HM Revenue & Customs (HMRC) concentrates its resources in areas it considers tax is being lost and in recent years increased the nature and scope of compliance visits. Umesh Modi explains…


The purpose of compliance visits is to confirm that PAYE has been properly operated on all earnings and payments in accordance with the rules and regulations operational, as set out in the booklet, Employer’s Further Guide to PAYE and NICs (CWG2).

HMRC’s visit will be to your business premises and is likely to check:

● PAYE deduction working sheets for completeness and accuracy.
● Correct use of employee codes.
● Reconciliation of the records with the Final FPS (Full Payment Submission) and/or EPS (Employer Payment Summary) for the tax year.
● Correct treatment of new employees and leavers.
● Cash payments where PAYE has not been operated.
● Expense payments, employee benefits, and their correct disclosure on forms P11D.
● Compliance with terms of any dispensation.
● Compliance with sub-contractors’ rules.
● Compliance with NIC regulations.

Problem areas

The following are the main areas where problems may arise:

● Gross payments to casual employees.
● Payments to alleged ‘self employed’ persons – this is going to become a big revenue raiser for HMRC.
● Lump sum expenses.
● Private petrol.
● Spouse’s travel and subsistence.
● Travel to work from home and vice-versa.
● Trips for purposes other than purely business, e.g. trade fairs, golf, social outings.
● Home telephone.
● Entertaining.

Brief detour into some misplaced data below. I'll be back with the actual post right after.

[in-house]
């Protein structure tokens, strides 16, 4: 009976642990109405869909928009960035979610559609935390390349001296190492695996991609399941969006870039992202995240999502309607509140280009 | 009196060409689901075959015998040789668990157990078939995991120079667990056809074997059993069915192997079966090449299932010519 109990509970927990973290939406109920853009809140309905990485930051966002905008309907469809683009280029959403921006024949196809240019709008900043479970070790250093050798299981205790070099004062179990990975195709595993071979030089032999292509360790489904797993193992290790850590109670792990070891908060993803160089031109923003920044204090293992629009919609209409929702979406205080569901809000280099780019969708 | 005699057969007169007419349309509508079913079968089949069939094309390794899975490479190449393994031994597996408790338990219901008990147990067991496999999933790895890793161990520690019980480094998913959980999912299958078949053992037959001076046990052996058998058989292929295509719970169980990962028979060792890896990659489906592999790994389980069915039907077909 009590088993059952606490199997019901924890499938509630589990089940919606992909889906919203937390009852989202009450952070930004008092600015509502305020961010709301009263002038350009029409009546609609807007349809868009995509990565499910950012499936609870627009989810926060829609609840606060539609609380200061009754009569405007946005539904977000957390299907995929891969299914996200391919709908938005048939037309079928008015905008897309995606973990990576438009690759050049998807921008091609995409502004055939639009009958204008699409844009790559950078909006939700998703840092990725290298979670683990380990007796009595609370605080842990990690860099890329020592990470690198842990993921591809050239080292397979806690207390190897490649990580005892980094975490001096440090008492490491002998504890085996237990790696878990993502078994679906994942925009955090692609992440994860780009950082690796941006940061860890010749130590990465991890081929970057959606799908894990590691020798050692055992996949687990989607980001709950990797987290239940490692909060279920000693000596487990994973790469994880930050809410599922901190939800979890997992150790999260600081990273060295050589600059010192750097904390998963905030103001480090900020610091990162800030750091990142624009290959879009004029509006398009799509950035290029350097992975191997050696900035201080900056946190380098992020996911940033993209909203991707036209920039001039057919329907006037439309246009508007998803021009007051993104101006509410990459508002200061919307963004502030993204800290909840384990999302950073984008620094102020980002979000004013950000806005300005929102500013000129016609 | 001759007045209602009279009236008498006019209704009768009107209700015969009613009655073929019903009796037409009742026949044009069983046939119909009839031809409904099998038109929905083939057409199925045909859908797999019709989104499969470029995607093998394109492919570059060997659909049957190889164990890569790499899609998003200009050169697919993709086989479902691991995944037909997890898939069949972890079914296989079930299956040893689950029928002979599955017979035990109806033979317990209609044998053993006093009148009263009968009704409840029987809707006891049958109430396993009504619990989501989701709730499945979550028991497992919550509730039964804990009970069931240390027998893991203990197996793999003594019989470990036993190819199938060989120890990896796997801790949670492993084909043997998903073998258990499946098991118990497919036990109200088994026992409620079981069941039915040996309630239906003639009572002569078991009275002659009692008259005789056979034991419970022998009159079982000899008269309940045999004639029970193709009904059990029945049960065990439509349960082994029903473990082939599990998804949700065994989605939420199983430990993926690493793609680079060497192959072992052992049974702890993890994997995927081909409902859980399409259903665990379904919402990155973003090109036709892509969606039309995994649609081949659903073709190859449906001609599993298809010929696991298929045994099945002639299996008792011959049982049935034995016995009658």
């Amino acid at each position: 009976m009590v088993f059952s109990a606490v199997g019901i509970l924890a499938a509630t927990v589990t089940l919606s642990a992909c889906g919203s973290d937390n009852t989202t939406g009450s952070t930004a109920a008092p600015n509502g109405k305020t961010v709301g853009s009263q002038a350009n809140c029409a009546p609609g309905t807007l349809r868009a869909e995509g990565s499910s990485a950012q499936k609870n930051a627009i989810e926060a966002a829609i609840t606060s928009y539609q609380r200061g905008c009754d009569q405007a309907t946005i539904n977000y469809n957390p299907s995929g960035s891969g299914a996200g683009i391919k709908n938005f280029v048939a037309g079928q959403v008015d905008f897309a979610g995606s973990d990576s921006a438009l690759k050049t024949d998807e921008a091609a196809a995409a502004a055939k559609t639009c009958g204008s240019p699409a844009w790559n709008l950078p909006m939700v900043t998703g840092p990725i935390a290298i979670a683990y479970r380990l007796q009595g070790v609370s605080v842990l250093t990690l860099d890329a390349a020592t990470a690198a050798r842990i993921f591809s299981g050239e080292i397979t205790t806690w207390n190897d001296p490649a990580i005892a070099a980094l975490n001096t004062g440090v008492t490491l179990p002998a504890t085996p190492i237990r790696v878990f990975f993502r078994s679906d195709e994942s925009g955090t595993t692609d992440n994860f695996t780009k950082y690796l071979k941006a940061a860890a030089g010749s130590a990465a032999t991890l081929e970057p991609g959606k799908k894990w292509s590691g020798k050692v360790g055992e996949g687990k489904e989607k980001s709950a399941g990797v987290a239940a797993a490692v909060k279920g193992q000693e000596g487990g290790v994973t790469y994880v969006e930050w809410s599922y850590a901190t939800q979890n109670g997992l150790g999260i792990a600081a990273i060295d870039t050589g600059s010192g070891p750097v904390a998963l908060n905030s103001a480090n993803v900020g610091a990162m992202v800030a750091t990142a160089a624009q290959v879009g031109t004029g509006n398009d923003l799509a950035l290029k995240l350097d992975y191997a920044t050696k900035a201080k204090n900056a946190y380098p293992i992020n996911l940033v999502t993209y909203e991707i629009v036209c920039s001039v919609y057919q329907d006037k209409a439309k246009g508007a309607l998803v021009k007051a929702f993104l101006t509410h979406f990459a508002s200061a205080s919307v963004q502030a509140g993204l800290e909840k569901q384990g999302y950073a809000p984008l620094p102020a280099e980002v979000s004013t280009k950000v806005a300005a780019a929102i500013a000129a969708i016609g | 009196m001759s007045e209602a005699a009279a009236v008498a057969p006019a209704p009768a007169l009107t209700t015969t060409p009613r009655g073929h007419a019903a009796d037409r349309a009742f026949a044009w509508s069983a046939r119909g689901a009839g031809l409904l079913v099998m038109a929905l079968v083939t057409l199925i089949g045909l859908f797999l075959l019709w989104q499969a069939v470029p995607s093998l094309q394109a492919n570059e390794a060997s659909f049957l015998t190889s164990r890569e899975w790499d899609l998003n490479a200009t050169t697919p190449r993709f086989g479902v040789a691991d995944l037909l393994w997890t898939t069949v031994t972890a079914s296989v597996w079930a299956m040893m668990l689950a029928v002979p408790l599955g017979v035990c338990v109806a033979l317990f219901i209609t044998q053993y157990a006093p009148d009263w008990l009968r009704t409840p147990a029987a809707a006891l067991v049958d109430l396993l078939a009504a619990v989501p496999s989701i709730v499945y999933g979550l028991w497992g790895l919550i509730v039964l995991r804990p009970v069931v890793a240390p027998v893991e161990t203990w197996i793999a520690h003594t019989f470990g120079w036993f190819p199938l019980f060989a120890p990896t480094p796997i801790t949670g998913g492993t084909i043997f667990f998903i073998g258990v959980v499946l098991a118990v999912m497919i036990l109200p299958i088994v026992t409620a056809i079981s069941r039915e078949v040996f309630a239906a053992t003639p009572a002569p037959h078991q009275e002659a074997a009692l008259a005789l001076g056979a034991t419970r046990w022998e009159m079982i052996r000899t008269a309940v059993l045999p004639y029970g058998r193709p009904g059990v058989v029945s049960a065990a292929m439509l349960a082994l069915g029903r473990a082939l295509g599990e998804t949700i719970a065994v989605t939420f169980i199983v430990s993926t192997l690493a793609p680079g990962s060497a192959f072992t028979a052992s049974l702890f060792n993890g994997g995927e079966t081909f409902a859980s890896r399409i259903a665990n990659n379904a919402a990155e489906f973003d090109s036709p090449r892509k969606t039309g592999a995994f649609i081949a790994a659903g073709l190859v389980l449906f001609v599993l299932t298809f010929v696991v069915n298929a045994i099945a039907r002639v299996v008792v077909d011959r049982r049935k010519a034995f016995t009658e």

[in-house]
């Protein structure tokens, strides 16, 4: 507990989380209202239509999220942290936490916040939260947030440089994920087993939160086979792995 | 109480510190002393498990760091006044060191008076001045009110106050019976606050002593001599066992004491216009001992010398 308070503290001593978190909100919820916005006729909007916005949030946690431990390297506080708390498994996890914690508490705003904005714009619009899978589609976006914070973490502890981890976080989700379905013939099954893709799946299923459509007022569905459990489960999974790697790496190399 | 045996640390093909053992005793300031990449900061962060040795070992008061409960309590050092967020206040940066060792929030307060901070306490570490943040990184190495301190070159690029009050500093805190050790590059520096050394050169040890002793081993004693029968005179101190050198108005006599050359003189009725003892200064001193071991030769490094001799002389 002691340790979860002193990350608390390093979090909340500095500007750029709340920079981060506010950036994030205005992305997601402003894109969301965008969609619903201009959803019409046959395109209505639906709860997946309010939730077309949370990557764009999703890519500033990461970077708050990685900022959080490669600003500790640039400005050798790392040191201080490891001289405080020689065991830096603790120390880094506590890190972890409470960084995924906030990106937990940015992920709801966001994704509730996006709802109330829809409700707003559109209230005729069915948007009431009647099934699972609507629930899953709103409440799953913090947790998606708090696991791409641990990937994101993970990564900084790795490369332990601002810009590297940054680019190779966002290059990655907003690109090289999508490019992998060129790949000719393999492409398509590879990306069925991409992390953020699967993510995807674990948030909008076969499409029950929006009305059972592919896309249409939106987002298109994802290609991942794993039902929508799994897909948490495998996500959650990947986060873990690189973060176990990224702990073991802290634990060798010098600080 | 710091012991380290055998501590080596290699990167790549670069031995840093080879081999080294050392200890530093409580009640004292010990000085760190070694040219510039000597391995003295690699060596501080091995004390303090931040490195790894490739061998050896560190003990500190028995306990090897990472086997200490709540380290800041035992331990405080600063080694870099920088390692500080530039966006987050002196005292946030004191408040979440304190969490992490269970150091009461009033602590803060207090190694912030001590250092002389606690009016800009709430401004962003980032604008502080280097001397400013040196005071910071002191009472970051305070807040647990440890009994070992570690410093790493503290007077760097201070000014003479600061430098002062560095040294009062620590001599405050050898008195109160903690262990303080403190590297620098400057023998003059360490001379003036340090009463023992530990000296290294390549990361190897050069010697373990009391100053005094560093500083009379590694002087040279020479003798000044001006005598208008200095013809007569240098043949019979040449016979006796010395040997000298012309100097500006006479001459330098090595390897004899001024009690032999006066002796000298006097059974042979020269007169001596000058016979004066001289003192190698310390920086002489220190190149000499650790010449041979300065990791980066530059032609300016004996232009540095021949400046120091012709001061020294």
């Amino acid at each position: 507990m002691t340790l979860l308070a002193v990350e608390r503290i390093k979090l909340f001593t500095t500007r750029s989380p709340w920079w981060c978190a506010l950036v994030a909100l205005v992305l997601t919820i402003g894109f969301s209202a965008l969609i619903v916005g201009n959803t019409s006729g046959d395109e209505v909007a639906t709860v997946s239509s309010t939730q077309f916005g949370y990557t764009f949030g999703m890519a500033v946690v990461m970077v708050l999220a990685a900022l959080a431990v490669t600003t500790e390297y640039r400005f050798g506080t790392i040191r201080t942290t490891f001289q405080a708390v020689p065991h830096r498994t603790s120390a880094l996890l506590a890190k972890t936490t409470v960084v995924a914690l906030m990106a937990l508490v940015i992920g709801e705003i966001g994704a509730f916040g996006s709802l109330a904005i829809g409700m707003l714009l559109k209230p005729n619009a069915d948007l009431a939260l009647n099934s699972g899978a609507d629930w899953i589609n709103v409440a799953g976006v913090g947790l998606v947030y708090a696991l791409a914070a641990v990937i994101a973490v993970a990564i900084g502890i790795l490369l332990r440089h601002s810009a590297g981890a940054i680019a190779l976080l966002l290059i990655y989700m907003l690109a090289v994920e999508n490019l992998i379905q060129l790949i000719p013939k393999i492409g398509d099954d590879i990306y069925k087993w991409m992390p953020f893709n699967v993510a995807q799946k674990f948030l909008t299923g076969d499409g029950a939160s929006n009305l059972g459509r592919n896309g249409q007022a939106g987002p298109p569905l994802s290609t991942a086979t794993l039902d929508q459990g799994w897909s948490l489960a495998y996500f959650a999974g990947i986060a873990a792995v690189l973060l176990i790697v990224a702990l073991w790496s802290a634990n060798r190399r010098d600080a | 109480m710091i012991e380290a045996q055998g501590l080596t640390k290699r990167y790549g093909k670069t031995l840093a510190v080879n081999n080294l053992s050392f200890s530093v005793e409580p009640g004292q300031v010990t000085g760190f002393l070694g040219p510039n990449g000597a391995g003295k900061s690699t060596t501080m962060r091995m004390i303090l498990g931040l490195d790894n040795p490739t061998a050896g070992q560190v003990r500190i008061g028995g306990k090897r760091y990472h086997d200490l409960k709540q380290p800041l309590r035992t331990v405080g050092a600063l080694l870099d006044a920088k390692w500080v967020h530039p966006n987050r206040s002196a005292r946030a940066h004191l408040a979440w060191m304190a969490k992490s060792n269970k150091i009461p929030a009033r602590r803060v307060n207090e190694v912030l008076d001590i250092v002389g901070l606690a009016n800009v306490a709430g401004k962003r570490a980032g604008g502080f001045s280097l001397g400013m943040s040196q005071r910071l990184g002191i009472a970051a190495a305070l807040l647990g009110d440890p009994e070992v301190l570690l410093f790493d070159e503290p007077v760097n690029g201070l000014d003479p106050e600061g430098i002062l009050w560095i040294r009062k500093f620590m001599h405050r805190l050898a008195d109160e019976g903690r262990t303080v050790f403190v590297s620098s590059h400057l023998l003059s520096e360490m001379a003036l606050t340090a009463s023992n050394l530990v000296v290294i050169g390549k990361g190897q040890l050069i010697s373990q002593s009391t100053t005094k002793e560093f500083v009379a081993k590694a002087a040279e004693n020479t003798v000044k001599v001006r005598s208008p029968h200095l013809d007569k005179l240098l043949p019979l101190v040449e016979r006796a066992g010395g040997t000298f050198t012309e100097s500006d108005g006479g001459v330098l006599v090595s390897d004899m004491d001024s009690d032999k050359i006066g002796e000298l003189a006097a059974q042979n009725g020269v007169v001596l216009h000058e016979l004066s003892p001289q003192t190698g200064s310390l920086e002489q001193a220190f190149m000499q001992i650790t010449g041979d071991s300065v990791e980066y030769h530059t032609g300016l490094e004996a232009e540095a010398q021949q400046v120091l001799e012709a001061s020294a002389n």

● Expenses for use of home as an office.
● Club subscriptions.
● Goods and services provided free or below market value.
● Luncheon expenses.
● Clothing.
● Accommodation.
● Work undertaken at an employee’s home.
● Medical expenses.

Casual labour
Under the system of RTI, HMRC require employers to complete a New Starter Checklist for all casual employees. This checklist replaces the form P46, which is no longer completed under RTI.

The checklist provides the information needed to correctly operate PAYE for a new employee. The checklist can also be used to help fill in the first Full Payment Submission (FPS) for the employee. If the employee signs that it is his or her first job since last 6 April, then PAYE and NI need not be deducted unless the payment is in excess of the NI primary threshold, currently £162 per week.

HMRC expect employers to keep this information for three years. Where the checklists have not been completed HMRC may seek to charge employers for tax and NI contributions on the grossed-up amount of these payments, often regardless of whether or not any tax has actually been lost to HMRC. Whether or not tax or NI is payable, you must keep proper records of payments and persons paid.

The majority of compliance visits result in some discrepancies being uncovered, and HMRC will usually calculate the ‘lost’ tax and NI over a period of six years plus the current year. This period may be extended if they suspect that deductions have been withheld deliberately.

HMRC may also seek penalties, although these will normally depend on the gravity of the discrepancy and the existence or absence of ‘reasonable care.’


Source: Practice Track

This article is based on current legislation and practice and is for guidance only. Specific professional advice should be taken before acting on matters mentioned here. Umesh Modi BA ACA is a chartered accountant, tax adviser and a partner at Silver Levene LLP. He can be contacted on 020 7383 3200 or [email protected]